Australian Dance Reviews

DirtyFeet’s Out of the Studio: A place for creative exploration

Emma Harrison's 'Madonna' at DirtyFeet Out of the Studio. Photo by Yvonne Chen for Rolling Media Productions.
Emma Harrison's 'Madonna' at DirtyFeet Out of the Studio. Photo by Yvonne Chen for Rolling Media Productions.

East Sydney Community Centre, Sydney. 
27 September 2019.

Sydney-based independent dance entity DirtyFeet, presented its much-anticipated annual emerging choreographer program, ‘Out of the Studio’, at the East Sydney Community and Arts Centre on the last weekend of September.

Two exciting new works were presented by choreographers Emma Harrison and Callum Mooney. The night was a feast of contrasting creativity, with both choreographers bringing their unique voices to the space to give a taster of their next works in development. 

Harrison’s piece, Madonna, centred on iconic women throughout history, some whom we know, e.g. Madonna the pop icon, or Madonna the deity, and highlighting women with historical celebrity, famous and infamous. The work comments on society’s commonly held views and written record of these women. Harrison and team centred on questioning what is fact, what is fiction, asking themselves and challenging viewers to think about whether the folklore we know is the real story. This lent itself toward Harrison’s common thread throughout her previous body of work – our societal portrayal of the current woman, seen through this and other lens. There is comment on struggle with the pressure of the pigeonhole we have put woman in, and her need to maintain herself amongst the pressure.  

There is much to be said for the way Harrison is bringing to life her common thread, with motif of style, structure and poignant thought on the woman’s view of herself, also as she is seen through others’ eyes. New perspective was given this time, with a far-reaching historical bent, through the Harrison signature of circular motif toward creating a final ‘woman’ product, trying to reinvent oneself, to find self back in the same place, only a bit rougher around the edges. Intense brooding stares, struggle to come out on top, working with, working against, complimenting, individualising were all central ideas.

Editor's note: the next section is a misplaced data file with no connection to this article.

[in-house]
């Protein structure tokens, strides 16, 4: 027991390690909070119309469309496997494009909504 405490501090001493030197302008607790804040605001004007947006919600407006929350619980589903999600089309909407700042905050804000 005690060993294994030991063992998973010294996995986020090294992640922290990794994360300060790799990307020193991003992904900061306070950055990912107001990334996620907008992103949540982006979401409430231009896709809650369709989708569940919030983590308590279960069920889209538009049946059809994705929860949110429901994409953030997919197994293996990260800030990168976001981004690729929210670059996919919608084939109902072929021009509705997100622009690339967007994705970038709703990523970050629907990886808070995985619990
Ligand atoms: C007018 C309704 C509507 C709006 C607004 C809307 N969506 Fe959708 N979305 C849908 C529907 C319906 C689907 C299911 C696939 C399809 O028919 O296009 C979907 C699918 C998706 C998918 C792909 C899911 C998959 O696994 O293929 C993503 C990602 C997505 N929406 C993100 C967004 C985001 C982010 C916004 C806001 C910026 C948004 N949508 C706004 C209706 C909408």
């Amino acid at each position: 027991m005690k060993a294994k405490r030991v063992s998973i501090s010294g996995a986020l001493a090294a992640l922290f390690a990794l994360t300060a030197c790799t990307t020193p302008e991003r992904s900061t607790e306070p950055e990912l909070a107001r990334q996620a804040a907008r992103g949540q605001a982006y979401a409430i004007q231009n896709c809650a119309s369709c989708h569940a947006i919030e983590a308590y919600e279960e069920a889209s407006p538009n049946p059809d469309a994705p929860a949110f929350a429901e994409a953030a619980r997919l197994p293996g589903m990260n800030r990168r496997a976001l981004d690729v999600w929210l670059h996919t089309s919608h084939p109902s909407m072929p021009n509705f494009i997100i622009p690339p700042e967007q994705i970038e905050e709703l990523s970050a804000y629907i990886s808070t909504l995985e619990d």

Madonna centred around those without a current voice, asking how we can give them a new fresh voice, to be seen again, from a new perspective are all ideas that permeated the work. Madonna the pop icon was woven throughout, exploring her body of work in merging of the sacred and the profane, with Harrison exploring how this also plays out within the historical narrative. The work finished with a humorous tag, early ‘90s Madonna making an appearance, something to be integrated into the work at a later stage, Harrison stated in the Q&A session following the showing. A fascinating thought to be developed.

With what is a relatively short time frame (three weeks) to compile a work from start to finish, including collaboration with other media (in this case, musical composition with composer Luke Minness, and some exploration with projection), Harrison has a wonderful first draft to develop on. There is room for exploring new motifs, and new ways of telling the narrative that need to be explored, to delve deeper and further define her own voice.